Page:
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Atomic-scale view of bacterial proteins offers path to new tuberculosis drugs

New molecular insights are giving scientists ideas for how to combat antibiotic-resistant strains
In studying a cousin of the bacterium that causes tuberculosis, scientists have drawn a molecular map of the target for rifampicin, a common antibiotic. They are now using it in an effort to combat multi-resistant tuberculosis, for which existing treatments don’t work. More »

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Study reveals the structure of a protein crucial for DNA replication

Study reveals the structure of a protein crucial for DNA replicationFor life to propagate, the instructions in our DNA must be copied and passed on to future generations. Focusing on the structure of the machinery that executes this process, scientists have revealed that the orientation of the proteins involved is different from what has previously been reported. More »

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Discovery helps explain why only some people develop life-threatening dengue infections

Discovery helps explain why only some people develop life-threatening dengue infectionsAfter contracting dengue fever once, certain people who encounter the virus again develop much more severe infections. New research identifies an immunological signature that could help identify and better treat these patients. More »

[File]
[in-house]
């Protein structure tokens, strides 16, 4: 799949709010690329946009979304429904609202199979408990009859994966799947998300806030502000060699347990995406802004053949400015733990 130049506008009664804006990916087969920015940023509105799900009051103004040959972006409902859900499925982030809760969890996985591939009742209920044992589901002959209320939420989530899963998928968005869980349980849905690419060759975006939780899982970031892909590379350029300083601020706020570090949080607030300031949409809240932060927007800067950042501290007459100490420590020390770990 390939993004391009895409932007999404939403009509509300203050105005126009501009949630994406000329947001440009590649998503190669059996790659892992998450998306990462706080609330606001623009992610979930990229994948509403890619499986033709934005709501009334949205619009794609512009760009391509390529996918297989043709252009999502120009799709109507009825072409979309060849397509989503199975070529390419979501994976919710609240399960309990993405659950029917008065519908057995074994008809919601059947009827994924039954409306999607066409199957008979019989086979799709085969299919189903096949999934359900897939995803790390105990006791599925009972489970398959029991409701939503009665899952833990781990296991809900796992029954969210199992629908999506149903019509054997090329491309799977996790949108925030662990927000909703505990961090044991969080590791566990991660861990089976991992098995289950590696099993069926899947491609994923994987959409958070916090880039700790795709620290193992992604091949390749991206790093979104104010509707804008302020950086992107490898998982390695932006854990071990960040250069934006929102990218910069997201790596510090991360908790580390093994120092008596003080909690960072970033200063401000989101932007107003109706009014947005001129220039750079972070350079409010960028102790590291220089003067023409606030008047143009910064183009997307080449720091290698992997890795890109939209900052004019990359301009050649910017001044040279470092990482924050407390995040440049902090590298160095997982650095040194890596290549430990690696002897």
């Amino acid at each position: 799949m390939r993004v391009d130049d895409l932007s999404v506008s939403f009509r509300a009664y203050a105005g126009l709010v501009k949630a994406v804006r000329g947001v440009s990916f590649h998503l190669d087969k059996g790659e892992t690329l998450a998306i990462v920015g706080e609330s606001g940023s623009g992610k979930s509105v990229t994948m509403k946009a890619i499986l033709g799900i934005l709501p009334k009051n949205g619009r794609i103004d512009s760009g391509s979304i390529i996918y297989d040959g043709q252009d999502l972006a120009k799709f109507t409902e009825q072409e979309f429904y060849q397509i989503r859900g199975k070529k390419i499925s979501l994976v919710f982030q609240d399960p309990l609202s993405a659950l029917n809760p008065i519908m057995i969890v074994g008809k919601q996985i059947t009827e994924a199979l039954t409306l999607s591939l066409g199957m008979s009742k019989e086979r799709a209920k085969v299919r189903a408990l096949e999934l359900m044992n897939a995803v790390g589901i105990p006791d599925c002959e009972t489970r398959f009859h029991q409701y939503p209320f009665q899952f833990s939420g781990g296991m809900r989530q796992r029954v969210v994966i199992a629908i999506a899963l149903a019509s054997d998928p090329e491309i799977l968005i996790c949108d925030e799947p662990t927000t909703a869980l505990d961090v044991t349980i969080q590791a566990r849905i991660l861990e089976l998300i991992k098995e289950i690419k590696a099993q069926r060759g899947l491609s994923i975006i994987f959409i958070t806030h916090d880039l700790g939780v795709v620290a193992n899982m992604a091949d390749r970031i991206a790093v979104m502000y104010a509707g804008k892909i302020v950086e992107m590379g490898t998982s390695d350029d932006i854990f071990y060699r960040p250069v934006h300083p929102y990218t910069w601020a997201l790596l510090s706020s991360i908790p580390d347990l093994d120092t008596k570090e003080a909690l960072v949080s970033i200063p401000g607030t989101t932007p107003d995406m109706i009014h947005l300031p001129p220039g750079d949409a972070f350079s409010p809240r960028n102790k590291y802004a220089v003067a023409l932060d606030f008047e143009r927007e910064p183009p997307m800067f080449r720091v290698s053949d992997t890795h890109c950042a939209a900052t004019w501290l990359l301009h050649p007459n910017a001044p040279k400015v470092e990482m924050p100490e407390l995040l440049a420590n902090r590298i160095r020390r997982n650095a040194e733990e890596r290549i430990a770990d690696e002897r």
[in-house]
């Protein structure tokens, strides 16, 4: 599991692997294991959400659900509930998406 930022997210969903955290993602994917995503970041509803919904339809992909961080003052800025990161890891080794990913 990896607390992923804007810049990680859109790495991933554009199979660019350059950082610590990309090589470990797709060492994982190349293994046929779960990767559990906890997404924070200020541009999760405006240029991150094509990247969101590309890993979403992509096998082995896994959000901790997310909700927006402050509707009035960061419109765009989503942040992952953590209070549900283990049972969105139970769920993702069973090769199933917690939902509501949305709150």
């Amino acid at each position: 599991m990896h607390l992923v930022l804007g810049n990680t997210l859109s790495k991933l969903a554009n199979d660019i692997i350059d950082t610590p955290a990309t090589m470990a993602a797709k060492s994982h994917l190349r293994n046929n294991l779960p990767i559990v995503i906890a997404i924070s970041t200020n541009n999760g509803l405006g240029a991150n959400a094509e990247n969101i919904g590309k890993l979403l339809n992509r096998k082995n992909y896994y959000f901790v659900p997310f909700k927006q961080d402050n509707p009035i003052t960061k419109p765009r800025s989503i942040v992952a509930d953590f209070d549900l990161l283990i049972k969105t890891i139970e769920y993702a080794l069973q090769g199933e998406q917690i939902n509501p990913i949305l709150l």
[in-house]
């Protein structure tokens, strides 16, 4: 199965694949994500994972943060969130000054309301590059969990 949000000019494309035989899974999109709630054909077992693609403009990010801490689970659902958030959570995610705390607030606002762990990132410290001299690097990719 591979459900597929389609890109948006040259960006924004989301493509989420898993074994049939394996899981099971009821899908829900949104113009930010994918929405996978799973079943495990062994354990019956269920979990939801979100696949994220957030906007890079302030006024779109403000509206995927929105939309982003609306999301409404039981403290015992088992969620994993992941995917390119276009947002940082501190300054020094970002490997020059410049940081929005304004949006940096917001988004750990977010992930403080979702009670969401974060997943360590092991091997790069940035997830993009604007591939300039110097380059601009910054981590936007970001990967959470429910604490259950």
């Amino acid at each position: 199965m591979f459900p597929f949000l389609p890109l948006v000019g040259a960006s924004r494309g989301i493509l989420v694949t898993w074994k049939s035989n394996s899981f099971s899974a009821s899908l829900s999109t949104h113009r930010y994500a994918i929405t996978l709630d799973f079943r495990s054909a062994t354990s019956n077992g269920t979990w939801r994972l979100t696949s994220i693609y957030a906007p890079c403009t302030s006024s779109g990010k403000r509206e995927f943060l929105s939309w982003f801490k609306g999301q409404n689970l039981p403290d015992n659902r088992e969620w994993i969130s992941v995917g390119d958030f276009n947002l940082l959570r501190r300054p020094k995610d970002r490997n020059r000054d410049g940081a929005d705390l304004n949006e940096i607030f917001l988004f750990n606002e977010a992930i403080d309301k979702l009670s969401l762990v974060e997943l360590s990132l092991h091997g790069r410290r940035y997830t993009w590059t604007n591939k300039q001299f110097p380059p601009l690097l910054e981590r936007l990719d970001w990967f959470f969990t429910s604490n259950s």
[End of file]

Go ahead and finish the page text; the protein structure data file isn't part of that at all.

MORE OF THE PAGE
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Rockefeller president Richard P. Lifton releases statement on U.S. immigration policy

In response to an executive order on immigration issued by President Donald J. Trump Friday, Rockefeller University President Richard P. Lifton today released a statement condemning the policy and outlining the detrimental effects it will have on the development of science and technology in the U.S. More »

Researchers explore how protein production gets distorted in skin cancer

Researchers explore how protein production gets distorted in skin cancerResearchers have shown that a shift in translation, the process by which cells produce proteins from RNA, may promote skin cancer. The discovery could potentially aid the development of new treatments.
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Antibody Combination Puts HIV on the Ropes